141 Hampshire Unit B

As we reported a few months ago:

As a plugged-in reader notes, the condo Tim Lincecum rented in 2010, and from which he was accused of stealing and destroying $200,000 worth of household items in 2011, has returned to the market listed for $1,795,000.

Having been listed for as much as $3,500,000 in 2008 but withdrawn from the market in 2010 last asking $1,700,000 prior to Lincecum’s leasing, the current listing for the 2,790 square foot 141 Hampshire Street Unit B sports photos from its pre-Lincecum days.

The sale of 141 Hampshire Street Unit #B closed escrow on Friday with a reported contract price of $1,565,000 ($561 per square foot). The unit had been purchased new for $999,000 in 2001. And yes, that $3,500,000 number in 2008 was for Unit #B alone.

12 thoughts on “Lincecum’s Old Party Pad Gets Traded”
  1. There is a plate of shrimp for you.
    No. 55 rents it, and it sells at a 55% discount to the 2008 asking price.
    Smart man. He rents instead of taking a big hit by buying. And he signs a $20 million/year contract before revealing that he’s lost 4 mph from his fastball and thereby turned into a so-so pitcher.

  2. I’m always surprised that anyone gives any credence whatsoever to asking price.
    Just like the bears crying about realtors hyping ‘over asking’, the bears hyping “55% discount to the 2008 asking price” is completely irrelevant.

  3. I didn’t bother reading the prior threads, but this would suggest a 56% gain since the prior sale in 2001. That surprises me unless there were some substantial improvements. As R suggested, the 2008 listing price is laughable but irrelevant for gauging market values.

  4. “I’m always surprised that anyone gives any credence whatsoever to asking price.”
    And yet I’ve probably gotten 500 flyers or postcards from realtors over the last 10 years touting some “over asking!!!!” sale.
    I guess “55% under asking!!!” isn’t quite as strong a selling point? Although you’d think the buyer’s agent would sure be touting that!

  5. meh. “Asking” is a case by case thing in terms of its relevance, and everybody knows it. This property is a perfect example of asking being a wish. A house in Noe during the past market priced right at the micro-neighborhood median that still got bid up by 200K, or what have you, is a different story. Just look closely and keep the soapbox pedantry to yourself. The people you think you’re talking @ are smarter than you’re giving them credit for, “anon.”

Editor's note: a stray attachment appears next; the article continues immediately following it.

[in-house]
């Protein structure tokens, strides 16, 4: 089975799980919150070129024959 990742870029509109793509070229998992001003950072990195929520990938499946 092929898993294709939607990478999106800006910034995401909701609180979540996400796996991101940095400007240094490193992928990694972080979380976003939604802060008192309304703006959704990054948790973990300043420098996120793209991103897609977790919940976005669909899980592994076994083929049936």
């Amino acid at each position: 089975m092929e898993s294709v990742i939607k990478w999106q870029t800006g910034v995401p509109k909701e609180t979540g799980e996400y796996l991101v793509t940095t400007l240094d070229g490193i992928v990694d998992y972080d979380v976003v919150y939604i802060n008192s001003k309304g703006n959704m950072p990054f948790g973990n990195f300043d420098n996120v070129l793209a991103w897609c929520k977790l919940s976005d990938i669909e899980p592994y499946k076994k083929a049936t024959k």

6. Wow, you must sign your name at a lot of open houses.
    I agree, realtors touting over asking is just as useless as bears like you touting under asking. It’s pointless.
    What counts it selling price.

  7. I beg to differ, R. Look at that recent Sanchez street sale. IMO the house was priced correctly at 2.4M, but it got bid up by 400K due to competition. Let’s say hypothetically that the new owner decides to sell it without improvements within the next couple of years, and that it doesn’t fare very well. Wouldn’t you say that that’s an example of the last asking price being relevant? It was right at the top of what the area had ever done, and somebody went up and over.

  8. No, I think asking price is still irrelevant. Well, maybe I’ll back off a little and say mostly irrelevant.
    Just because somebody fell in love and bid the place up doesn’t make the asking price more relevant.

  9. Well, the 2008 sale price is highly relevant for those on this site who enjoy pointing out the pain some sellers are going through during these economic times….

  10. “2008 sale price”
    But that wasn’t a sale price. That’s the point it was just a list price.
    The sale prices are
    2001 for $999K and
    2012 for $1.565M
    that is all.

  11. @ anon and inclinejj. Are you usually this crabby, or is it just envy that someone who worked really hard to become one of the best in the game is making a ton of money?

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